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Study Determines Personal Data Worth via Android App

London's Queen Mary University is currently investigating how people value their own personal data. To gather the information, researchers are asking volunteers to install a free Android app on their phone that will ask a series of questions over a two-week period. These questions will be personal in nature and overall emulate the very behavior that apps secretly take for granted every day.

"Nearly every step you take, physically and on the web, can be traced," the project states on the Queen Mary University website. "Many companies make use of your personal information, usually without a direct monetary benefit to the individual. One of their arguments is that people struggle to price the value of personal information. In other words: If it cannot be priced, it has to be free! In this project we want to find out about individuals perception on the value of different pieces of personal information."

While it seems that a research app collecting data on collecting personal data is somewhat contradictory, the research team, led by Dr Bernadette Kamleitner, PhDs in Psychology and Business and Dr Hamed Haddadi, PhD in Computer Networks, claims that the information is NOT collected or correlated in conjunction with the user's email address or any other Personally Identifiable Information (PII). The experiment is done in accordance with QMUL ethics code approval.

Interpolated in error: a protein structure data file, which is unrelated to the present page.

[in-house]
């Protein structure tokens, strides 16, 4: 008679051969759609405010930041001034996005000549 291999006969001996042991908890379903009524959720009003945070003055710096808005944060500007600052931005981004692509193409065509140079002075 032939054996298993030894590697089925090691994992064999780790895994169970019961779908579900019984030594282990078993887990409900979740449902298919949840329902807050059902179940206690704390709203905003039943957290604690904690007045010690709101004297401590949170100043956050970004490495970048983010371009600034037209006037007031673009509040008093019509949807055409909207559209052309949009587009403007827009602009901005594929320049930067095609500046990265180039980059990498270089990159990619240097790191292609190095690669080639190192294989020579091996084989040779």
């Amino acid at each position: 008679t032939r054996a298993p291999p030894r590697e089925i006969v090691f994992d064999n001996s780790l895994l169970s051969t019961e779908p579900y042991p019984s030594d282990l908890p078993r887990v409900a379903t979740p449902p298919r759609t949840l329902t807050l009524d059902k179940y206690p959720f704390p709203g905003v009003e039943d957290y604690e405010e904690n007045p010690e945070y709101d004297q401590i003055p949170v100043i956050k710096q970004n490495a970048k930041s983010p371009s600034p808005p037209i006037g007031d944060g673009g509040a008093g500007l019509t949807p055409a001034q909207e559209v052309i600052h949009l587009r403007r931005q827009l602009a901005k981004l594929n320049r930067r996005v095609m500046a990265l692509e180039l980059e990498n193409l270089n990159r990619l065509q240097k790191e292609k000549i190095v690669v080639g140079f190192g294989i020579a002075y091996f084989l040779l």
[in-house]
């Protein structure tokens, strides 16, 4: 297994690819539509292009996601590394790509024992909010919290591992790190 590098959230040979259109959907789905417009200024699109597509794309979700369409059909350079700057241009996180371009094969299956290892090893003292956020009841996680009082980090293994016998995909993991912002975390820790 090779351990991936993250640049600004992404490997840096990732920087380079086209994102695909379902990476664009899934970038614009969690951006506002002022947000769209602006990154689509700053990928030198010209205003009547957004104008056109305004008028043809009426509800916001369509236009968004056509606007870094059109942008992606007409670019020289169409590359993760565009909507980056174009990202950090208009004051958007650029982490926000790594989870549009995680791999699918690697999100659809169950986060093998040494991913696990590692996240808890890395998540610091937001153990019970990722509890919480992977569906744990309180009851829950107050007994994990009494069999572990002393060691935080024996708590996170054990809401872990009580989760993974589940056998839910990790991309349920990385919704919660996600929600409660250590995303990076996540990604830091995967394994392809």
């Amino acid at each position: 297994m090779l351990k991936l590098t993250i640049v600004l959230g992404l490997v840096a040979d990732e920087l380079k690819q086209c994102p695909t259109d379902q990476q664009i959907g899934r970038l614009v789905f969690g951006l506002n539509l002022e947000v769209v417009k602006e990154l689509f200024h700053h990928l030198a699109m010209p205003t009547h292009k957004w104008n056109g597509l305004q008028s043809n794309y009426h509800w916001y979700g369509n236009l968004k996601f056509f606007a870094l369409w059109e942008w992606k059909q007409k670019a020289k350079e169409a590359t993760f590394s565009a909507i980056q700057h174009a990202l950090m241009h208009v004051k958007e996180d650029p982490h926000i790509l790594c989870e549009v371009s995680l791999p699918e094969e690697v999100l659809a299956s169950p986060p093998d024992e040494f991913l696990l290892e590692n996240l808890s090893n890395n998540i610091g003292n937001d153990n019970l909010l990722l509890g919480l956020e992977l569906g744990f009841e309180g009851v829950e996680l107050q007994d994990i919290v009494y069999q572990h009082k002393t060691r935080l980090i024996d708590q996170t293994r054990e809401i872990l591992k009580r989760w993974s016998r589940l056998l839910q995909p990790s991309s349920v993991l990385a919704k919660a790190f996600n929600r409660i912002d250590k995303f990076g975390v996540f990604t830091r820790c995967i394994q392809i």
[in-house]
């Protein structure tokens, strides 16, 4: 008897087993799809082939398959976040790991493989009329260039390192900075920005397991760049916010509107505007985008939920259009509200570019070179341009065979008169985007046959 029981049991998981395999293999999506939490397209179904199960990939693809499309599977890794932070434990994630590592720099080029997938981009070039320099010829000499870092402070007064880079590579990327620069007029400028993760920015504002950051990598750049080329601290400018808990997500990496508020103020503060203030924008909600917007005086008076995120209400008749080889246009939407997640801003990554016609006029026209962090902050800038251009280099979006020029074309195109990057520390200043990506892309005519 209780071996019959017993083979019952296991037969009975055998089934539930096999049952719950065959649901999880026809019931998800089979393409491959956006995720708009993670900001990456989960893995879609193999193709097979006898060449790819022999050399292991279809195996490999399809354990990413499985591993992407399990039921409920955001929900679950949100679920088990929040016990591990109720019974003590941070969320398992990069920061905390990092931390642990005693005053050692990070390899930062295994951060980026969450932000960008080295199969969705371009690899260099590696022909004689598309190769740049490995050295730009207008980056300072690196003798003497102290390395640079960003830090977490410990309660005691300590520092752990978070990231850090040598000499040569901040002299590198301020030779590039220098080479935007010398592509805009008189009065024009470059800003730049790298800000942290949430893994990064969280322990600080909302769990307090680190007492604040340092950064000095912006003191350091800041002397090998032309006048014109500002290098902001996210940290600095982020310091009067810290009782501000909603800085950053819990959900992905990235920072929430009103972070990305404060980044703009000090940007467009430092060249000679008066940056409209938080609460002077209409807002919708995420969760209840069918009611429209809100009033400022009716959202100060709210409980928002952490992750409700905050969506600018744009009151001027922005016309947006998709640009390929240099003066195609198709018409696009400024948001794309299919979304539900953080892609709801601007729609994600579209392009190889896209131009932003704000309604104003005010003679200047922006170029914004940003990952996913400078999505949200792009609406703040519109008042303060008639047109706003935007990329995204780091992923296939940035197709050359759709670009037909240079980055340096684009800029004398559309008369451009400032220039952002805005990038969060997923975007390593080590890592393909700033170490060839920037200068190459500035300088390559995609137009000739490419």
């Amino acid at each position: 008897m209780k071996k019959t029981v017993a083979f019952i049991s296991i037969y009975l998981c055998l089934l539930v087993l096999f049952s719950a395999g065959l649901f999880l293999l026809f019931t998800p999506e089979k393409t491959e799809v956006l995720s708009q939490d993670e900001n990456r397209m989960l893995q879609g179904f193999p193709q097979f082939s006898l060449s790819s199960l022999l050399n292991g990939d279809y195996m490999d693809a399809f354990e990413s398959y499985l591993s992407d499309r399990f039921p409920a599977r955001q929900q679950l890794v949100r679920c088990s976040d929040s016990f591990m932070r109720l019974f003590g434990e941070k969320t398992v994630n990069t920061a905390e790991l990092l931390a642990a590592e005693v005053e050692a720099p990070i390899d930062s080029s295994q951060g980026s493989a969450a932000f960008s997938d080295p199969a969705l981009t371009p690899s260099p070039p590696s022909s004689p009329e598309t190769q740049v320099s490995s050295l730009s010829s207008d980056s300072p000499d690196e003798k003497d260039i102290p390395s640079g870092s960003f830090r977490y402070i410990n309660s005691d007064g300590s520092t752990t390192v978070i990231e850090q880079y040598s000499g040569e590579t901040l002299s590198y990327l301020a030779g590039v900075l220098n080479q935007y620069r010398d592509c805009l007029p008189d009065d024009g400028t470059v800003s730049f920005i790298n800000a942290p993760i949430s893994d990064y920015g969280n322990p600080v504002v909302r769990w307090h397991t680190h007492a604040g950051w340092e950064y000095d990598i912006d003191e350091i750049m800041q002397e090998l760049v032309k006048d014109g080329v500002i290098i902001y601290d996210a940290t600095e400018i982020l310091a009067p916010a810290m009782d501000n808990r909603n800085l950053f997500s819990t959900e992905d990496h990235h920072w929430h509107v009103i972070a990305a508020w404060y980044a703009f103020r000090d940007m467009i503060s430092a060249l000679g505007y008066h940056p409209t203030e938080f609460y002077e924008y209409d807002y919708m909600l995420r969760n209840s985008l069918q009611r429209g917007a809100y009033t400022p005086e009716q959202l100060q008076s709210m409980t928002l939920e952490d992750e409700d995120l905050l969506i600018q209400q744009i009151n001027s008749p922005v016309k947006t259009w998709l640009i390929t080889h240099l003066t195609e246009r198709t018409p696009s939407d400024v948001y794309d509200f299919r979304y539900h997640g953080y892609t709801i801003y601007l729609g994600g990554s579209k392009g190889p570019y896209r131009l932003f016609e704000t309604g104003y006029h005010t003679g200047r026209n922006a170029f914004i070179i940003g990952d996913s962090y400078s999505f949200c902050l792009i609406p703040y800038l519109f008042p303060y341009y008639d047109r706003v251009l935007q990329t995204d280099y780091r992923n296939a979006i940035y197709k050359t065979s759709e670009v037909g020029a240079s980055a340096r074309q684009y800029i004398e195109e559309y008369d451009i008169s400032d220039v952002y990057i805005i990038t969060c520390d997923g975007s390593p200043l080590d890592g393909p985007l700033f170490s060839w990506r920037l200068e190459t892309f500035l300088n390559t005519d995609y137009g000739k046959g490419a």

Over the course of two weeks, the Android app will pop up a daily message asking in generic terms via a drop down menu what the user is currently doing, how he/she feels about that and how much this information would be worth to him/her. This daily interrogation should take no more than 4 minutes (2 x 2 minutes) at a maximum. The message will also pop up at random times during the day, and volunteers are requested to make the daily report as soon as possible thereafter.

"Personal information is a huge and poorly regulated business," said Dr. Kamleitner. "Although consumers can benefit from the use of their information by receiving customized offers, others also use individual’s data to make money. We hope this project will help us to understand which information people consider more or less valuable to them, and will allow us to show whether people genuinely believe that 'personal information has no price.'"

Those who volunteer for the study have the chance to win one of 230 Amazon vouchers. The university will raffle 10 £100 vouchers, 20 £50 vouchers, 100 £20 vouchers and 100 £10 vouchers once the study is over. The app is currently available on Google Play here, requiring Android 2.1 "Eclair" and up. Permissions include full internet access, view network state, view Wi-Fi state and automatically start at boot.

"Your data will be treated entirely anonymous and the study has been ethically approved," the site reads. "We will never ask for your name, date of birth or other identifying information. Only in case you win a voucher will we need an email address so that we can send you the voucher but we will not combine this with your answers. The app asks for much less access rights than most apps in the market. To identify you we will use a random number as your userID and no information such as your IP or IMEI number will be used."

How much is your personal data worth?